Author: Iwan Rhys Morus
I’ve just finished re-reading a book I first (and last) read when I was twelve or thirteen. Welsh SF was a rare commodity in the 1970s. The classic Wythnos yng Nghymru Fydd (A Week in Future Wales) by Islwyn Ffowc Elis had been published in 1957. It was an utopian, time-travelling vision of a future independence married to a warning of what might go wrong. I can vaguely remember something about travelling to Venus as another example, and the Welsh children’s magazine Cymru’r Plant serialized a space travelling adventure story sometime in the late 60s or early 70s. Owain Owain’s Y Dydd Olaf (The Last Day), published (and read by me) in 1976, was certainly not a space opera adventure, or a piece of Plaid Cymru propaganda. It was weird and uncomfortable, which is probably why I didn’t read it again.
Y Dydd Olaf was a record of humanity’s last days, captured in diary entries by the seventy-year old man, Marc (a pun, I assume) before he was taken away to be harvested by the Them for the resources they needed to take humanity to the next stage. The debt to Huxley’s Brave New World was clear even to a twelve year old, and in any case Owain made that novel, along with 1984, into key actors in his own plot. Marc’s comrades in the Brotherhood Council, the ones who recreated themselves as the Them, treated Huxley’s book as their bible. Huxley’s dystopia was their utopia. They had turned themselves into machines and humanity into their fuel, just like the Matrix. Except of course that the book is full of elisions that confuse the boundary. That’s what makes it interesting.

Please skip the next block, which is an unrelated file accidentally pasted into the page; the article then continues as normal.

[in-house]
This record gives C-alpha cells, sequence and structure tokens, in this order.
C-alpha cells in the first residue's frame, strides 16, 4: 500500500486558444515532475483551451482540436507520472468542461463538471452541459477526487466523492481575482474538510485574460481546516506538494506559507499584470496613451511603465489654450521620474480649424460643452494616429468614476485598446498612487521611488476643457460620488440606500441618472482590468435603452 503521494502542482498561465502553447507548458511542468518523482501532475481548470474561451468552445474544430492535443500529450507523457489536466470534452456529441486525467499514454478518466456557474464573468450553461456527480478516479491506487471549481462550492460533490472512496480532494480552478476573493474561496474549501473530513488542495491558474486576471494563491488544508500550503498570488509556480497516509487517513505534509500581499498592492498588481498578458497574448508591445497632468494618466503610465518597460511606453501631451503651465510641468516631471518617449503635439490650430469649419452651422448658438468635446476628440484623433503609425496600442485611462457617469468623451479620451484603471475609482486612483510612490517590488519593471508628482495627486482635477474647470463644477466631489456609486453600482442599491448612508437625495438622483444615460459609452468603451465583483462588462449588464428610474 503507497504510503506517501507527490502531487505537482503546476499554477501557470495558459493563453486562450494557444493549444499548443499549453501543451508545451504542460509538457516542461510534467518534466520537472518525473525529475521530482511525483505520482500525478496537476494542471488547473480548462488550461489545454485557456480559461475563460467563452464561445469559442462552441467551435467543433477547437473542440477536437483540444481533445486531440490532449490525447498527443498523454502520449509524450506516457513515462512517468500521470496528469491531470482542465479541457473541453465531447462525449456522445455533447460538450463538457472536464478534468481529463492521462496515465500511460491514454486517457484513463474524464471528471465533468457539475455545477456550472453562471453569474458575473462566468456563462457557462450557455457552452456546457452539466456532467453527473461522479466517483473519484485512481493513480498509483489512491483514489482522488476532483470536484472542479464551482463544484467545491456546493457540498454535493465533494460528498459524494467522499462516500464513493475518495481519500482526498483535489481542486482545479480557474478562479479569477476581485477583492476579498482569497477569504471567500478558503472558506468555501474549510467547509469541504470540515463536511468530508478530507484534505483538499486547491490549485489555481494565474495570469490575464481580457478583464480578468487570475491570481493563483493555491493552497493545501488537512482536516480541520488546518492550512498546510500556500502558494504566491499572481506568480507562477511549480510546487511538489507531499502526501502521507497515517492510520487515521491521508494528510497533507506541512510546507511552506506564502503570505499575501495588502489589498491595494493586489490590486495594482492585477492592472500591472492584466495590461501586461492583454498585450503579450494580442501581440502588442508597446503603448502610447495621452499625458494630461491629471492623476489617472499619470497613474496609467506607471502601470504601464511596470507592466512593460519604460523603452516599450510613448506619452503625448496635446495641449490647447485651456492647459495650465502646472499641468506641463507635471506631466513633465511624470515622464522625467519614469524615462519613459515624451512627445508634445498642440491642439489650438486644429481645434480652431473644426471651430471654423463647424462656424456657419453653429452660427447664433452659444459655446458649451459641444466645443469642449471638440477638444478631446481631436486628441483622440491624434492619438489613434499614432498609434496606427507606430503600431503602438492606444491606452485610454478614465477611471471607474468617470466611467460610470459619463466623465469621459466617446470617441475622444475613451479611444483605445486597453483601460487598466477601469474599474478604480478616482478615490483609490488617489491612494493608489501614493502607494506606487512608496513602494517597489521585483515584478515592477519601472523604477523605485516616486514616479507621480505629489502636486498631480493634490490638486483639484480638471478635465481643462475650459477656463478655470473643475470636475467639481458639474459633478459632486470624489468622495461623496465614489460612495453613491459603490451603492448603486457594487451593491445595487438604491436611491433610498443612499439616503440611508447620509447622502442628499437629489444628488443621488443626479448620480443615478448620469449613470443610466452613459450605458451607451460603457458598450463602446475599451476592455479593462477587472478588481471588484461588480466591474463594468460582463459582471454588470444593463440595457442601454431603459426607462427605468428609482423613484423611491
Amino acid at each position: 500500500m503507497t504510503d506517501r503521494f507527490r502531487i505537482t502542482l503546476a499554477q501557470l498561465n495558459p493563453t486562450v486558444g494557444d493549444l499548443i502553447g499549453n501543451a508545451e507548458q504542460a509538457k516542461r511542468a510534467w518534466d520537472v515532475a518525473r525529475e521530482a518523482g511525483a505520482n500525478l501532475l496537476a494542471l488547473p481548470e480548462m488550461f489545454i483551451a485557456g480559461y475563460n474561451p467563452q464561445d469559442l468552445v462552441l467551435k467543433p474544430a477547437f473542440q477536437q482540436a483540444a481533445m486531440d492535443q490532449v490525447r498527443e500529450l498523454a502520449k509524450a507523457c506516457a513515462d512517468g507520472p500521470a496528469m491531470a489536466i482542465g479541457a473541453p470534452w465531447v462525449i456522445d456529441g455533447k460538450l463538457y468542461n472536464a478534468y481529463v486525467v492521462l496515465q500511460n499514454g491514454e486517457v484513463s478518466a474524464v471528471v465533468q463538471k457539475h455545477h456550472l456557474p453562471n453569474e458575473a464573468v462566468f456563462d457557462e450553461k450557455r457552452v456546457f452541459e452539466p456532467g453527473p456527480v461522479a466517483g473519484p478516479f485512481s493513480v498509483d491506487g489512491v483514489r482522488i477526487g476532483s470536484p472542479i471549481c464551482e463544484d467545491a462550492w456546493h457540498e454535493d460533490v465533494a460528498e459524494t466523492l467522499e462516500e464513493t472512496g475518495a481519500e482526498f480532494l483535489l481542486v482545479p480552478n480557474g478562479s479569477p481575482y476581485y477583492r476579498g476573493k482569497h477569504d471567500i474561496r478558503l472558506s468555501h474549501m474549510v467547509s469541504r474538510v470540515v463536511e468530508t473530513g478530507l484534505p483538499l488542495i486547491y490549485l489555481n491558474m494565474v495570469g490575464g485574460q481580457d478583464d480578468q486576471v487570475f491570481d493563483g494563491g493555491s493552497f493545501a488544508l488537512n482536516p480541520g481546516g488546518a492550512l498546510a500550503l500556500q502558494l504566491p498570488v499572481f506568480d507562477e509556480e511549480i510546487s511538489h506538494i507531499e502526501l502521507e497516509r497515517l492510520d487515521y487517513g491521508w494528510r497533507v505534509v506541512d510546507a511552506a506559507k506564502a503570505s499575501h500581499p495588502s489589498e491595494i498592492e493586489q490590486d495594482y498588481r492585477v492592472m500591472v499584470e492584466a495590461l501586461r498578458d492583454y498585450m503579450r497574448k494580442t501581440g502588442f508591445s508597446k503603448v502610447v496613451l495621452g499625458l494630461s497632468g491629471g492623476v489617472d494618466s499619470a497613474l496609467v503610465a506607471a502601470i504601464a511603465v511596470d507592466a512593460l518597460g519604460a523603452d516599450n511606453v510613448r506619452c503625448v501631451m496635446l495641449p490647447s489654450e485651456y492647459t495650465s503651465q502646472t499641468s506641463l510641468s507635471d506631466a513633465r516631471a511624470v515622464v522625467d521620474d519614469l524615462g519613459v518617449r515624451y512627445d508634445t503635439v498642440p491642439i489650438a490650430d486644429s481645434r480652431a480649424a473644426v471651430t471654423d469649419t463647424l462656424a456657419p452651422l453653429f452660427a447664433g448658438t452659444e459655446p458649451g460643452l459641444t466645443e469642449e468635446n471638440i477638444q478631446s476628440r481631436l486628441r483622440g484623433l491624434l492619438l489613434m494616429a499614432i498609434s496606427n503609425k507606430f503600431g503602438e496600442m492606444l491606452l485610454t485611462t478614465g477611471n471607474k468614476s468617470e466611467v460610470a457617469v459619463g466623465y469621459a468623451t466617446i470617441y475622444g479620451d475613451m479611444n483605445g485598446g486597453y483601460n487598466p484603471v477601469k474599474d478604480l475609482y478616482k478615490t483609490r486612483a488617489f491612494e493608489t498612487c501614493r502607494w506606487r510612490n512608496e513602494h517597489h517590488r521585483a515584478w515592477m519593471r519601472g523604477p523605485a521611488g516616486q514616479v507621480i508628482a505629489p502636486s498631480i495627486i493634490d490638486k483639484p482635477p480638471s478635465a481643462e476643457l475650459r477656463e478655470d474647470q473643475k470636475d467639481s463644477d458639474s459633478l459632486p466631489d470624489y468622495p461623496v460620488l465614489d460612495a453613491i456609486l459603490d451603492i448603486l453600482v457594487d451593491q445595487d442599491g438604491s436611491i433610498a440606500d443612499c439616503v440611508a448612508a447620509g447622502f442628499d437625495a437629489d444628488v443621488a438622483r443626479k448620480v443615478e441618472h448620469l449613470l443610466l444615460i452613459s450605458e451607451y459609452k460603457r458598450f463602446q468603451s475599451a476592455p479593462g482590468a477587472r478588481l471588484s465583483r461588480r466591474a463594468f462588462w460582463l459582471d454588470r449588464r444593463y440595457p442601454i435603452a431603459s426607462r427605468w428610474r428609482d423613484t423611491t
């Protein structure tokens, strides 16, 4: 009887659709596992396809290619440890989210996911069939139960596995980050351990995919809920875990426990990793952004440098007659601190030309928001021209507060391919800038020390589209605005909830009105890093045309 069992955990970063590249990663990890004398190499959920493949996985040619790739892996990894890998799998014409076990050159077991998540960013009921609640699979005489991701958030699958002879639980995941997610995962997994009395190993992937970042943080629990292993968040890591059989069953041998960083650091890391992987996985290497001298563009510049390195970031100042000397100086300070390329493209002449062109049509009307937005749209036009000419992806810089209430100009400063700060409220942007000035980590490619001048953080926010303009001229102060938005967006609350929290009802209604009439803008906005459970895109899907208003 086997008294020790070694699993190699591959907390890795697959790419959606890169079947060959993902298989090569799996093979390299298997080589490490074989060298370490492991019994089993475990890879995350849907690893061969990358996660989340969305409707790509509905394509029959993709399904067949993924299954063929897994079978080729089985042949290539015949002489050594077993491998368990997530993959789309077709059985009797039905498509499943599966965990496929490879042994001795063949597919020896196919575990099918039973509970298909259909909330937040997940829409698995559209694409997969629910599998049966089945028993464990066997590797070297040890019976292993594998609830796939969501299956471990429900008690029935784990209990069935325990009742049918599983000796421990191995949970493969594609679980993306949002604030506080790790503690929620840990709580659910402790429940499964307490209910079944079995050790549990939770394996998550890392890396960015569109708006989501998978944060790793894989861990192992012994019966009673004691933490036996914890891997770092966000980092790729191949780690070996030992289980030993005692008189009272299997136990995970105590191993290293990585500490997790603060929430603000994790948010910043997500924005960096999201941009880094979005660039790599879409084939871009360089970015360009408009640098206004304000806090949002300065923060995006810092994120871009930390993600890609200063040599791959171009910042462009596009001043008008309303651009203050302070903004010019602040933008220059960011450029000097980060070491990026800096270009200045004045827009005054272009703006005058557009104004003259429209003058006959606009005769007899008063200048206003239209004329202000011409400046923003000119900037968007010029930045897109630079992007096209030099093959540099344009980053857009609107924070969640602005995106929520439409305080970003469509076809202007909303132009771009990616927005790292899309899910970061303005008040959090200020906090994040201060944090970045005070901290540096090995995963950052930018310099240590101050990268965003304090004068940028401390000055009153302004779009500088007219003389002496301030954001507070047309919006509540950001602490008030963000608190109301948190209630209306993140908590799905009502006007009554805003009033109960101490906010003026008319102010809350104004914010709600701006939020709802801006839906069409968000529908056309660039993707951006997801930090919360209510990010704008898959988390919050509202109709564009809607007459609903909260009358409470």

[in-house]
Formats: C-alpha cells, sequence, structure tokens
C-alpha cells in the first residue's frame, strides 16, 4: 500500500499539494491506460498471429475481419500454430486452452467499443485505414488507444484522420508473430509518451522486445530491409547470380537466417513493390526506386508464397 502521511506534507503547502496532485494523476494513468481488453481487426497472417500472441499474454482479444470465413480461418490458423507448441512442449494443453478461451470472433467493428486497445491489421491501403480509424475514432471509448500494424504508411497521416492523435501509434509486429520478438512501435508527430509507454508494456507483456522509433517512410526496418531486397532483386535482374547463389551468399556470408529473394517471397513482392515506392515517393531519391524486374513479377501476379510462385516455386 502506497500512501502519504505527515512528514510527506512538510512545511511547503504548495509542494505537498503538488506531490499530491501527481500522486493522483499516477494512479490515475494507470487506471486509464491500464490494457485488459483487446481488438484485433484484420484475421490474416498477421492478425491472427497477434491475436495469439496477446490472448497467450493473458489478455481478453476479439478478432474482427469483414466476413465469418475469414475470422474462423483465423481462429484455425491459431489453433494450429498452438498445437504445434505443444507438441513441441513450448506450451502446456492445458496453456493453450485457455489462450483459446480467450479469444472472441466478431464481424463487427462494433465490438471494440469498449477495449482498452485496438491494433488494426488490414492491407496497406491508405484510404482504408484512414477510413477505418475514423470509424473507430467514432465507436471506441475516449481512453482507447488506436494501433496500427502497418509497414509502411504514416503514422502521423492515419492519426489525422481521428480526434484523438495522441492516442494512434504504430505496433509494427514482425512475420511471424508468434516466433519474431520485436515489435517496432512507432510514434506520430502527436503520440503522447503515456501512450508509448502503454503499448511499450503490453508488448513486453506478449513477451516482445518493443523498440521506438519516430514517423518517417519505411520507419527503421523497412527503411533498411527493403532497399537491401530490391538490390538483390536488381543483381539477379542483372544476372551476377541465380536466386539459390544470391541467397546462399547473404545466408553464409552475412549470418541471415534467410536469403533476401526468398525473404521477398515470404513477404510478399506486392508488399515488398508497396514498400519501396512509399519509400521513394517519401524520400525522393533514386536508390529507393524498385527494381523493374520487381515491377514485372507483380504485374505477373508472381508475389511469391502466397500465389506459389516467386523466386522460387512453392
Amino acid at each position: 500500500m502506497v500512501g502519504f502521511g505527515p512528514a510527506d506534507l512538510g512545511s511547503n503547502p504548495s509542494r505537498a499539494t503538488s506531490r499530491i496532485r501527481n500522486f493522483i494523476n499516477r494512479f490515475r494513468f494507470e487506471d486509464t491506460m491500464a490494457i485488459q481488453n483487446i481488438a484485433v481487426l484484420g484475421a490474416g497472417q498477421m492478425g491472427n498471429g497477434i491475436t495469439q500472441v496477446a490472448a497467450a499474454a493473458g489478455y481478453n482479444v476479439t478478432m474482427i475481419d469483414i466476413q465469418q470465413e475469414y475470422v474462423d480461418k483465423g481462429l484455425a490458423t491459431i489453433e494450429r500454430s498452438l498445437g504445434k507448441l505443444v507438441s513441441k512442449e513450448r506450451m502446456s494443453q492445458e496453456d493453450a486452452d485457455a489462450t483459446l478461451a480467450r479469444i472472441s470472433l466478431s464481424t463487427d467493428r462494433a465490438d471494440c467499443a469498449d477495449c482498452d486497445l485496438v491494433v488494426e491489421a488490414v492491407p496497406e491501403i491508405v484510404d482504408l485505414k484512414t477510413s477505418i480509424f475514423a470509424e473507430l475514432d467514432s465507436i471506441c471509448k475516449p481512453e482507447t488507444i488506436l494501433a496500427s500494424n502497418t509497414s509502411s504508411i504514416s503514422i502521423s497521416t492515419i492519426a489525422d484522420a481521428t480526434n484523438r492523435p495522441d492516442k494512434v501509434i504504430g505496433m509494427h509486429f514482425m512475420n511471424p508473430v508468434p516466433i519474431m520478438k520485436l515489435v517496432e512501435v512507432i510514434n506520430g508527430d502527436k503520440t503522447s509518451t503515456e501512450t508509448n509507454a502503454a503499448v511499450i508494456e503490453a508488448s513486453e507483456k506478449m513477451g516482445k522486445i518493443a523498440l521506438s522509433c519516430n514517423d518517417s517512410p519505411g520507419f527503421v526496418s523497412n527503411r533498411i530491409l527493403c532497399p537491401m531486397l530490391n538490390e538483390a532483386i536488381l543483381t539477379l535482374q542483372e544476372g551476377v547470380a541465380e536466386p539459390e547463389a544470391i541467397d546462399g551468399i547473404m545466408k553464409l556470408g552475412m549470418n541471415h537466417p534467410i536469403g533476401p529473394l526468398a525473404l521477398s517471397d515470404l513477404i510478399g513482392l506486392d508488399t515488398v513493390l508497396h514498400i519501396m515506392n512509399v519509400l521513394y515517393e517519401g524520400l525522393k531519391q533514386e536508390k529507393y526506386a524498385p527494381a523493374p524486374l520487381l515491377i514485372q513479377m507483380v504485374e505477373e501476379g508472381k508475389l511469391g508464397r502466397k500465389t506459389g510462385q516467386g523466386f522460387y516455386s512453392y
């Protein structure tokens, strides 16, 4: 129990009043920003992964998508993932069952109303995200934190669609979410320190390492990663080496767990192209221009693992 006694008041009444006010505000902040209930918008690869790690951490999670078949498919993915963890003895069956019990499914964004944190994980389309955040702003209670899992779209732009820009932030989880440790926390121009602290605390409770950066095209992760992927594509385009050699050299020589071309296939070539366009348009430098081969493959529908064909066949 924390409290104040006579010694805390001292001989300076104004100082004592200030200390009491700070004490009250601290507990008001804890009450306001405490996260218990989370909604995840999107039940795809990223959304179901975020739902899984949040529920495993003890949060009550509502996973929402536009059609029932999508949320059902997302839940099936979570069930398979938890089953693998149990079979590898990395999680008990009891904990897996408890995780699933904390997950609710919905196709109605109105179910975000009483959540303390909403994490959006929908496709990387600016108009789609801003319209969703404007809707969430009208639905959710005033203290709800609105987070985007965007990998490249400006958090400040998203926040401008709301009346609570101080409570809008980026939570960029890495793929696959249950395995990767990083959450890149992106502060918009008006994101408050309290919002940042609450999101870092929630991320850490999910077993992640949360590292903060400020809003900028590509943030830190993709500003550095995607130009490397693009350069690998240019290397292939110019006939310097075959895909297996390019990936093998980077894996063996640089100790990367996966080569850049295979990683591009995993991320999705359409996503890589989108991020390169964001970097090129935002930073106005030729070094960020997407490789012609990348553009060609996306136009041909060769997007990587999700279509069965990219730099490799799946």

The historian in me is fascinated by the periodicity, particularly since one of our key concerns in the Unsettling Scientific Stories project is to link past futures to their histories. Owain Owain’s controlling machine mind has the architecture of a 1970s computer programme. It could have been written in FORTRAN. We’re led to infer that it was the deficiencies built into this architecture that would eventually lead to the regime’s downfall – it would die of information overload. Owain called it the Uchel Gyfrifydd, and by a nice bit of linguistic ambiguity that translates as either High Computer or High Accountant. I like to think that the ambiguity’s deliberate, both because it suits computing’s historical origins and because it highlights the uncertainty as to just what kind of entity the Uchel Gyfrifydd is. He’s the new trinity, Marc says: man, machine and spirit of brotherhood.
Marc’s relationships run through his diary – and all of them complicit in the new world order that emerged when the Brotherhood Council took over in 1984. Marc himself starts out studying electrical engineering (of course) in 1948. One of his fellow students will be one of the Uchel Gyfrifydd’s chief architects – may have turned himself into the machine itself. As fellow-travellers they’re all faced with the choice of becoming part of the new hive mind. Marc refuses, the woman he’s loved all his life, Anna, agrees. She’s the Mary Sperling to his Lazarus Long. It’s all about agency, complicity and the ambiguity of that border between bodies and machines. Even the refuseniks like Marc who escape reprogramming avoid detection because they have had a platinum chip implanted in their brains. They’re cyborgs too. Of course it’s difficult to read this now without thinking about Donna Haraway, or about Star Trek’s Borg.
The diaries exist because Marc knew the Uchel Gyfrifydd’s architecture well enough to know how to hide it from the Them – and because he wrote in Welsh, knowing that the sub-programmes to translate minority languages had been deleted to give the Uchel Gyfrifydd more resources to deal with mysterious communications emanating from Omega-delta (aliens? another group of subversives? a rival human/machine hybrid?) So just as the information age was about to go exponential Owain was writing about information’s ambiguities (there’s a lot of miscommunication), information loss and information overload. He’s constructing a future history from a 1970s computer science textbook, as it were, And that’s just the sort of thing that Unsettling Scientific Stories wants to investigate.
So fratolish hiang perpetshki to you all.
Owain Owain’s book was a major influenced for electro-pop artist GWENNO, whose first album was called Y Dydd Olaf (Peski Records, 2014/Heavenly Records, 2015). Here’s an interview with the Cornish and Welsh-language singer about the album and her SF influences.